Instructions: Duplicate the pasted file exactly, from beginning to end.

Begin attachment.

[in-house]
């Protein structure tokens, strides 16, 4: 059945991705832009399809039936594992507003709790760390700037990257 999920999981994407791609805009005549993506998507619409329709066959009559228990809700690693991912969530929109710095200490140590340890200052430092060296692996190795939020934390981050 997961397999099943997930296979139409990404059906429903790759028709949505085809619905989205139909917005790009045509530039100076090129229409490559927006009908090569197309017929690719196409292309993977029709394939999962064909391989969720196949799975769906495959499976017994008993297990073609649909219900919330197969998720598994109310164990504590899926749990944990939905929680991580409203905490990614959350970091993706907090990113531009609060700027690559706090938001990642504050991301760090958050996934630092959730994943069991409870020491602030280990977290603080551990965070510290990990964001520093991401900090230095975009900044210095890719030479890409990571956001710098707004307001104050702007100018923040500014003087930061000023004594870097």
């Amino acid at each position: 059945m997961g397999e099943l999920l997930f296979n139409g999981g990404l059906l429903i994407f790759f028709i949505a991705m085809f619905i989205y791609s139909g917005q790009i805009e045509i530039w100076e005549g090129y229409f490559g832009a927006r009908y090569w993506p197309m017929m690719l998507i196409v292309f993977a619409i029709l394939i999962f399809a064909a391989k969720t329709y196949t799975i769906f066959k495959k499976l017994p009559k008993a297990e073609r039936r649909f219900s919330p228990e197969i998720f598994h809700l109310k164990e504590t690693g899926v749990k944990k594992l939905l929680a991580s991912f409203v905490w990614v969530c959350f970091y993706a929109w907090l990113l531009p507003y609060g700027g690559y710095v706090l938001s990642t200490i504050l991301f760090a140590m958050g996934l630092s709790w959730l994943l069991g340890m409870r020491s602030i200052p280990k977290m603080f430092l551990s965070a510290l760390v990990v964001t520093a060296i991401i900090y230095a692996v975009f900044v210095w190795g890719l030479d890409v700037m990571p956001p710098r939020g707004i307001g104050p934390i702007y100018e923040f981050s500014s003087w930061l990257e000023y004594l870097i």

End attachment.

[in-house]
């Protein structure tokens, strides 16, 4: 059945991705832009399809039936594992507003709790760390700037990257 999920999981994407791609805009005549993506998507619409329709066959009559228990809700690693991912969530929109710095200490140590340890200052430092060296692996190795939020934390981050 997961397999099943997930296979139409990404059906429903790759028709949505085809619905989205139909917005790009045509530039100076090129229409490559927006009908090569197309017929690719196409292309993977029709394939999962064909391989969720196949799975769906495959499976017994008993297990073609649909219900919330197969998720598994109310164990504590899926749990944990939905929680991580409203905490990614959350970091993706907090990113531009609060700027690559706090938001990642504050991301760090958050996934630092959730994943069991409870020491602030280990977290603080551990965070510290990990964001520093991401900090230095975009900044210095890719030479890409990571956001710098707004307001104050702007100018923040500014003087930061000023004594870097």
């Amino acid at each position: 059945m997961g397999e099943l999920l997930f296979n139409g999981g990404l059906l429903i994407f790759f028709i949505a991705m085809f619905i989205y791609s139909g917005q790009i805009e045509i530039w100076e005549g090129y229409f490559g832009a927006r009908y090569w993506p197309m017929m690719l998507i196409v292309f993977a619409i029709l394939i999962f399809a064909a391989k969720t329709y196949t799975i769906f066959k495959k499976l017994p009559k008993a297990e073609r039936r649909f219900s919330p228990e197969i998720f598994h809700l109310k164990e504590t690693g899926v749990k944990k594992l939905l929680a991580s991912f409203v905490w990614v969530c959350f970091y993706a929109w907090l990113l531009p507003y609060g700027g690559y710095v706090l938001s990642t200490i504050l991301f760090a140590m958050g996934l630092s709790w959730l994943l069991g340890m409870r020491s602030i200052p280990k977290m603080f430092l551990s965070a510290l760390v990990v964001t520093a060296i991401i900090y230095a692996v975009f900044v210095w190795g890719l030479d890409v700037m990571p956001p710098r939020g707004i307001g104050p934390i702007y100018e923040f981050s500014s003087w930061l990257e000023y004594l870097i």